Did you have a good CX Day? You didn’t realise it was happening? Strange! I thought it was up there with Pancake Day, Mothers’ Day, Fathers’ Day and the Eurovision Song Contest as a red-letter day in anyone’s calendar. Well, maybe I’m exaggerating a touch, but the reaction – quoted verbatim above – when I mentioned to someone that it was, indeed, Customer Experience Day proved to me not that there had been a failure of publicity, but that the day itself possibly didn’t have much point if you’re not a CX specialist. Which made me realise that we can get far too obsessed with customer experience itself and lose the point of why it’s important.
This might seem an odd point of view for someone who spent a brilliant day as a judge at the UK Customer Experience Awards recently. It was genuinely inspiring to hear stories of great customer experience delivery by all kinds of organisations and my only regret was that I didn’t get to hear more. But, paradoxically, what happens at these kind of events is that CX practitioners and experts take a rare moment away from customers and become inward-looking: what did we do? What was the effect? What else could we have done? Addressing these kind of questions is important because learning and feedback can drive improved performance and a desire to raid the game.
At the end of the day, time when we focus on customer experience only has value when it translates into improved outcomes for customers.
B.U.T… customers don’t care about your job
I spent the best part of two decades in telecoms, then banking, and one thing I learnt from that experience was that whilst we would get very excited about products, propositions and new ways of delivering a service, great or otherwise, it was surprising how unexcited our customers were about it. I think it’s largely due to the nature of the products in both industries: in general, customers view them very much as utilities. In the case of both, it’s what you can do with the products – broadband for videos, games, voice communication; money for, er, all kinds of things – that gets people excited, not the jobs of the people that deliver them. I’ve called this Bush’s Universal Truth (B.U.T.), although it’s probably everybody else’s blinding glimpse of the obvious.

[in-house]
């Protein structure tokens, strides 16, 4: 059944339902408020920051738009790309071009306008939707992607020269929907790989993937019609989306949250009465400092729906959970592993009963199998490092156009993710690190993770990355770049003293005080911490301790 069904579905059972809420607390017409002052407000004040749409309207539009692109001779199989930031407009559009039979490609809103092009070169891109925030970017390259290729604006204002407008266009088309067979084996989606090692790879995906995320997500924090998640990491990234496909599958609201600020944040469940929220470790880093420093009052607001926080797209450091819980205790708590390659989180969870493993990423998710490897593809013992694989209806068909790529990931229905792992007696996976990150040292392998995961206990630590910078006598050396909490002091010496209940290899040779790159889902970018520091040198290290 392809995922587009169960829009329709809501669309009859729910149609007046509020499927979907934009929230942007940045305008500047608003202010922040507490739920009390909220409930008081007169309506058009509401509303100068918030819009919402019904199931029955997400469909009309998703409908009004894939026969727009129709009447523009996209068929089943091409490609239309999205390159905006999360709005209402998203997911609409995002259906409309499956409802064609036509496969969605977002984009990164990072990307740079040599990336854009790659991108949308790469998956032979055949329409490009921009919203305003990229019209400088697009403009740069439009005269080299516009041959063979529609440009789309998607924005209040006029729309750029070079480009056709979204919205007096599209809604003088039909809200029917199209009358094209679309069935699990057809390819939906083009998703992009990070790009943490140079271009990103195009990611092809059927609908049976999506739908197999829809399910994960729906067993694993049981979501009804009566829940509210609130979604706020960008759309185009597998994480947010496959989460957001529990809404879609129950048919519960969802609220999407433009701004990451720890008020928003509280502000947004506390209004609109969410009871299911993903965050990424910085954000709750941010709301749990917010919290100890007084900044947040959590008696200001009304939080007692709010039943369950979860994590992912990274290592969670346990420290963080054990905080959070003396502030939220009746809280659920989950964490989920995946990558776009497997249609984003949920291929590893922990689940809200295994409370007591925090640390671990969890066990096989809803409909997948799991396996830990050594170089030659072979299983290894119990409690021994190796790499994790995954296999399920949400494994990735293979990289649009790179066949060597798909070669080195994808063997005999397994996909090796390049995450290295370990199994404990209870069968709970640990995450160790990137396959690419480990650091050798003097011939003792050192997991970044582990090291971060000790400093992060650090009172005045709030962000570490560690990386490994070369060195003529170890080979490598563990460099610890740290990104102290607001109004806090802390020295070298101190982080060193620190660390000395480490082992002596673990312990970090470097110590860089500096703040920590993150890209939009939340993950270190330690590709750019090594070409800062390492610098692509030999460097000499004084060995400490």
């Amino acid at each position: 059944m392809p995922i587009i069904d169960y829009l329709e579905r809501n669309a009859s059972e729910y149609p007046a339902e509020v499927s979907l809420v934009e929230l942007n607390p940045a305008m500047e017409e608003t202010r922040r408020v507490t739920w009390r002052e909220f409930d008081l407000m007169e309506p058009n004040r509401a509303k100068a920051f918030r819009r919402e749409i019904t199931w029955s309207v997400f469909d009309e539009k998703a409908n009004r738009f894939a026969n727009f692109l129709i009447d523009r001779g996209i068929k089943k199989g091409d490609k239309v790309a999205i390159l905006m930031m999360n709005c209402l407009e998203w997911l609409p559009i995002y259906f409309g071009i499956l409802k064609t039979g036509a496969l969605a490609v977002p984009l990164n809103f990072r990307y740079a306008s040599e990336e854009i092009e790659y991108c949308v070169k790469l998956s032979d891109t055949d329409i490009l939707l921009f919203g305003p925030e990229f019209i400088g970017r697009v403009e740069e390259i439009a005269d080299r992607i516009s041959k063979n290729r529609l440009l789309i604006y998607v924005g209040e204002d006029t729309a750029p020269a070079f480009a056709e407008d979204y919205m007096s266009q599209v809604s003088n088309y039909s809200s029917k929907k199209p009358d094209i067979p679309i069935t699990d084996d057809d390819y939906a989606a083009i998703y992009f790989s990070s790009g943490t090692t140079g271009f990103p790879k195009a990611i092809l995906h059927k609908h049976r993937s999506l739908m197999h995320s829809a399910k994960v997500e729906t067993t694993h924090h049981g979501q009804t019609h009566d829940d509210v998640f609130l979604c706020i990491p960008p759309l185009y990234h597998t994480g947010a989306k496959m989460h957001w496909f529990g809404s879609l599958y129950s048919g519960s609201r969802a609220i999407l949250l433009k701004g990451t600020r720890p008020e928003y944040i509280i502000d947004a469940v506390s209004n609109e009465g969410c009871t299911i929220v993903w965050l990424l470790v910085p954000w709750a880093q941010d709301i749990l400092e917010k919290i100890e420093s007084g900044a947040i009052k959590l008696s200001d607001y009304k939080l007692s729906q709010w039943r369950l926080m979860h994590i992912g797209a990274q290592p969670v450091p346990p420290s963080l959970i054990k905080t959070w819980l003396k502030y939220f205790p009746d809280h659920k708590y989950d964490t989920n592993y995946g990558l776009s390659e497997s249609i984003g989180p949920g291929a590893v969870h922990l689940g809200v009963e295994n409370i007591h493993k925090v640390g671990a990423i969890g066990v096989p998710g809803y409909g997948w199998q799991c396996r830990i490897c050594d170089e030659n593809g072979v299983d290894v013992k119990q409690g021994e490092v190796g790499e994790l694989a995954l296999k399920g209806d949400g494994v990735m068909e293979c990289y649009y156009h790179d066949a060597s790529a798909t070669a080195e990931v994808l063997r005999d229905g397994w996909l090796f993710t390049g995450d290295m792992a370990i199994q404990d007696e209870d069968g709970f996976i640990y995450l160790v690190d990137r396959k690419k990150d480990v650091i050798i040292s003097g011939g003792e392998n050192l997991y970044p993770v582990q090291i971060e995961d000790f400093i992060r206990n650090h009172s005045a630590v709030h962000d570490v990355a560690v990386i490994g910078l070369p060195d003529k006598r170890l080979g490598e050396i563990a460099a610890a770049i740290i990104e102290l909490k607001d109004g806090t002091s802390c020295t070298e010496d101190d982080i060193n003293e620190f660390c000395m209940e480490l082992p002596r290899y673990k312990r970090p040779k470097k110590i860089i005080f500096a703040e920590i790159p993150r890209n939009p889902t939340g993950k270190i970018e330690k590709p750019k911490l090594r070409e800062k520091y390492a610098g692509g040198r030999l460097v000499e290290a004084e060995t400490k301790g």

One of the most important things I do in my work is to get people to focus on the outcomes they deliver for customers – once you get those clarified, both the current and desired future outcomes, you’re in a good place to identify the customer’s journey and their overall experience that will deliver those in the best way.
Remember, remember, the third of October
I think CX Day is a great idea – why not set aside a day to focus on great CX delivery and inspire others to raise their game? But remember it’s just for specialists, not for the people who really count – the customers.